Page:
The Gas Station in America (Creating the North American Landscape)

by John A. Jakle

Hardcover, 1994

Status

Available

Call number

338.4

Publication

The Johns Hopkins University Press (1994), 288 pages

Description

In the first volume of their celebrated "Gas, Food, Lodging" trilogy, John Jakle and Keith Sculle offer a comprehensive history of the American gas station, exploring every aspect of this roadside icon, including its evolving architectural identity; its place in both the American landscape and popular culture; the corporate decisions that determined its look and location; its metamorphosis into the mini-mart; and its role as the most visible manifestation of one of the world's largest industries. From the quaint curbside filling stations of the 1910s to the novelty designs of the 1920s (when stations were built to resemble English cottages, Greek temples, Dutch windmills, and Spanish missions) to the Bauhaus-inspired stations of the 1930s to today's nationwide chains of brightly lit look-alikes, The Gas Station in America is the definitive book on the subject. Richly illustrated with more than 150 images--postcards of gas stations, vintage ads, maps, and other memorabilia--this book bears witness to an economic and cultural phenomenon that continues to be a defining part of the American experience.… (more)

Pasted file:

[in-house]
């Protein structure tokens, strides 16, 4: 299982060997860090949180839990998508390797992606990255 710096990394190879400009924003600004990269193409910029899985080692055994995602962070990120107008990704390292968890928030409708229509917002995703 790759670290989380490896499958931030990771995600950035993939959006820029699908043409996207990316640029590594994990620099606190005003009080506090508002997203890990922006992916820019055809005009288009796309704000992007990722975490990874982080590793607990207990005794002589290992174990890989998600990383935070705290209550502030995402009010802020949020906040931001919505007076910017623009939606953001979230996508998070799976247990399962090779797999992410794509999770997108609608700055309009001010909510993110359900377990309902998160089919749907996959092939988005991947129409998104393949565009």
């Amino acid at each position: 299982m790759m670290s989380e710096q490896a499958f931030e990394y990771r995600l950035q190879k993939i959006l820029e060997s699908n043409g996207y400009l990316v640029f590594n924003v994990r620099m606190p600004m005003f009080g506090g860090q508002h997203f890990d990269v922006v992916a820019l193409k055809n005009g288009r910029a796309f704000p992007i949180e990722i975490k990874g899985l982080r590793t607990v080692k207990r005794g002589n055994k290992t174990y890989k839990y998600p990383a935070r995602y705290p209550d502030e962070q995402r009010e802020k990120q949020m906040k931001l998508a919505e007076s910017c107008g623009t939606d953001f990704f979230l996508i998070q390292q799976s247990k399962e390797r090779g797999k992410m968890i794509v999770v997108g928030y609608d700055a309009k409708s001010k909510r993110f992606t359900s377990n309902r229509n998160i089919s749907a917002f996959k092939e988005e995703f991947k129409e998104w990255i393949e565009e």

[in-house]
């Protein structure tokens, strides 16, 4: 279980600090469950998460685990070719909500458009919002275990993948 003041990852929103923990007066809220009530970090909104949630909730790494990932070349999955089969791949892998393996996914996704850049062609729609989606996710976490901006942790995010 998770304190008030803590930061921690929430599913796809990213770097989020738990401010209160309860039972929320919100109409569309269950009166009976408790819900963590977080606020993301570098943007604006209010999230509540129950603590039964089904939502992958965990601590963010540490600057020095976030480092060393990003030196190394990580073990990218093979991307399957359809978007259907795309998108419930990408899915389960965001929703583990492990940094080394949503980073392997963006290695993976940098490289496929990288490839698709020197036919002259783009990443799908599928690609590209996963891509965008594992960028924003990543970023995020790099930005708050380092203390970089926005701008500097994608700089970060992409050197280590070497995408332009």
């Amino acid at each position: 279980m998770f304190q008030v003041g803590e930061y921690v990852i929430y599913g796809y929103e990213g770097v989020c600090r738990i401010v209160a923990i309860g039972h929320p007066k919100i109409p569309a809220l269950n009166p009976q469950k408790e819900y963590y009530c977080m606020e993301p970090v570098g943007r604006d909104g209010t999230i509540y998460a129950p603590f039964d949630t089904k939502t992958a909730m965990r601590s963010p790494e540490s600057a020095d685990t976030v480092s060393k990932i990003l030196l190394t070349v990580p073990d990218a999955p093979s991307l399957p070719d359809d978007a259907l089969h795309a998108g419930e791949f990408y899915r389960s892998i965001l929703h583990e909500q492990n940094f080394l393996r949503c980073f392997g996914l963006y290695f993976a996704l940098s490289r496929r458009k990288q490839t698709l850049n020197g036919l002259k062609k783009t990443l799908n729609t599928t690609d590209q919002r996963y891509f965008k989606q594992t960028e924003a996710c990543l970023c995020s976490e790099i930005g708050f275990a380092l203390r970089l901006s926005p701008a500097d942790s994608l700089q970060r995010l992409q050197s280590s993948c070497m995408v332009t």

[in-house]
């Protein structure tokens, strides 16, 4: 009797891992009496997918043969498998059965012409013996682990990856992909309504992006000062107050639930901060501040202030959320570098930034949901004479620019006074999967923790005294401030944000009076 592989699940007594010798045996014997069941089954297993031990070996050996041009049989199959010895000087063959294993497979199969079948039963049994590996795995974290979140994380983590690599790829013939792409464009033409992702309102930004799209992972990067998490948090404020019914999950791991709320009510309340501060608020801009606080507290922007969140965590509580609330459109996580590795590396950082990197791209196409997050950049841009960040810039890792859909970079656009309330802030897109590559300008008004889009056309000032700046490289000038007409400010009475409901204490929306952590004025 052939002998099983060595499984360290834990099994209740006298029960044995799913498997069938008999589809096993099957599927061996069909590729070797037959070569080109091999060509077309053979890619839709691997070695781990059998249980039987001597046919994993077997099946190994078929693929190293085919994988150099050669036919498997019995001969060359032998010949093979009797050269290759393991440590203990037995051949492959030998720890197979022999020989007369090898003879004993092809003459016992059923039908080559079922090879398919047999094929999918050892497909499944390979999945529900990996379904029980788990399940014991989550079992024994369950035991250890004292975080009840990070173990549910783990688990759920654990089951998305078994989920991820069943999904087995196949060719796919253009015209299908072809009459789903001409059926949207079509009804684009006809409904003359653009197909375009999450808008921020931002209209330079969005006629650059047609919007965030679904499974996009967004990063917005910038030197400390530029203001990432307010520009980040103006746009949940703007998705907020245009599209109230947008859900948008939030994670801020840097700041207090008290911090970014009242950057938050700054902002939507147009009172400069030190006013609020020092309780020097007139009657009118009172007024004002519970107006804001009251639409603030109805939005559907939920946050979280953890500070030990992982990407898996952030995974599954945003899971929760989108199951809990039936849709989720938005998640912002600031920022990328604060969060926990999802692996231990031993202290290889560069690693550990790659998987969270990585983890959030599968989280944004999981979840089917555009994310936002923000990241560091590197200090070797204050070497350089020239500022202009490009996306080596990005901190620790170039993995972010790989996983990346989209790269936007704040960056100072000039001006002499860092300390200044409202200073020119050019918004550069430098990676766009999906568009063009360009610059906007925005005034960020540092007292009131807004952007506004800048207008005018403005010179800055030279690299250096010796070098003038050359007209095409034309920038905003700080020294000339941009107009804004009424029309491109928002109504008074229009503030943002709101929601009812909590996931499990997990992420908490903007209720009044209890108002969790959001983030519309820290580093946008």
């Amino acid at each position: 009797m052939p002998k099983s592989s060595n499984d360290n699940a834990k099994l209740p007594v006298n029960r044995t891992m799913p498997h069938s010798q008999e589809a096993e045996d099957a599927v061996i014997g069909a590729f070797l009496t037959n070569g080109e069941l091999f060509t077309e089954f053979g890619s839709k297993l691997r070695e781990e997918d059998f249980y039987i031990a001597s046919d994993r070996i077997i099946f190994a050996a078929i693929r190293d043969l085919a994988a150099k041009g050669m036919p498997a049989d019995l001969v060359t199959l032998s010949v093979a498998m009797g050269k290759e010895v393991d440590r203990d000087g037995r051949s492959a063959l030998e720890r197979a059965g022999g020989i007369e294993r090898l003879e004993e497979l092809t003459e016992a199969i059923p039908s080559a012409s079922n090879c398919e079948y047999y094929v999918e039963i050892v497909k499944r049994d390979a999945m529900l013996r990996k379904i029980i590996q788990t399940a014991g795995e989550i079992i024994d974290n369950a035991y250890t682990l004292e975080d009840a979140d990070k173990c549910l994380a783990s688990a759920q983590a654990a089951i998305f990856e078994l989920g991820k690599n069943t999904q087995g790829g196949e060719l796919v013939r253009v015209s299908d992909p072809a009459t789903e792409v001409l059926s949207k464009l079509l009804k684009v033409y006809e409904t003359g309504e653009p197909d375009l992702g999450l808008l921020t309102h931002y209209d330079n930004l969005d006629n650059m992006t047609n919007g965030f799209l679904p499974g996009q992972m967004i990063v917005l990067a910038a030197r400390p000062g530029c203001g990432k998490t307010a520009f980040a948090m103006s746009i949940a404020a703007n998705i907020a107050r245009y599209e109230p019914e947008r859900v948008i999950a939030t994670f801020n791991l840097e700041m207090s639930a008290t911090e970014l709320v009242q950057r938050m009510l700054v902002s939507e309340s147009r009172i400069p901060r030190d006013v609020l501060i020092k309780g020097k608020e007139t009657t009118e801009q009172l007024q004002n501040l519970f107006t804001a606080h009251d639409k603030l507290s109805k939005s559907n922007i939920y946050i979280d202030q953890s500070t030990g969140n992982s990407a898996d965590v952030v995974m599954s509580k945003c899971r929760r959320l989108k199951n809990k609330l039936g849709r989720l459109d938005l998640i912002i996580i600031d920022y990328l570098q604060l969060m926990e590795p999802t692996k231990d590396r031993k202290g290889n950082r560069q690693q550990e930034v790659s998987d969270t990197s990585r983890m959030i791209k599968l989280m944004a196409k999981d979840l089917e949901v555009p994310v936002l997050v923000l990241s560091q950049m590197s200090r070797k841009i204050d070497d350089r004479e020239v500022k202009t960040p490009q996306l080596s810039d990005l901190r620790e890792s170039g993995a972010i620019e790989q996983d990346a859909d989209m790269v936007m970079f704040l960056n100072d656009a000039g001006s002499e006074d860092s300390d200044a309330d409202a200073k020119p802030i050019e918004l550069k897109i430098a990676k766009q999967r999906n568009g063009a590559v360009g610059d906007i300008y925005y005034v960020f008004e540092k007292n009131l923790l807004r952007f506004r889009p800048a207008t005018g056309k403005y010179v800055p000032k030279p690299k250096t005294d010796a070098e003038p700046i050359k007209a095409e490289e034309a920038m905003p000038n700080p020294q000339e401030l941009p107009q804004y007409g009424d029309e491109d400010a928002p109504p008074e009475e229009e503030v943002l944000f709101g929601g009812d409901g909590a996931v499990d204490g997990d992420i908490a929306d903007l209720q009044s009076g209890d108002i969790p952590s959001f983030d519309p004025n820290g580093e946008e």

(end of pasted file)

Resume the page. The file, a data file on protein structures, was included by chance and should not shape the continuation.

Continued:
Language

Original language

English

Original publication date

1994

Physical description

288 p.; 7.5 inches

ISBN

0801847230 / 9780801847233
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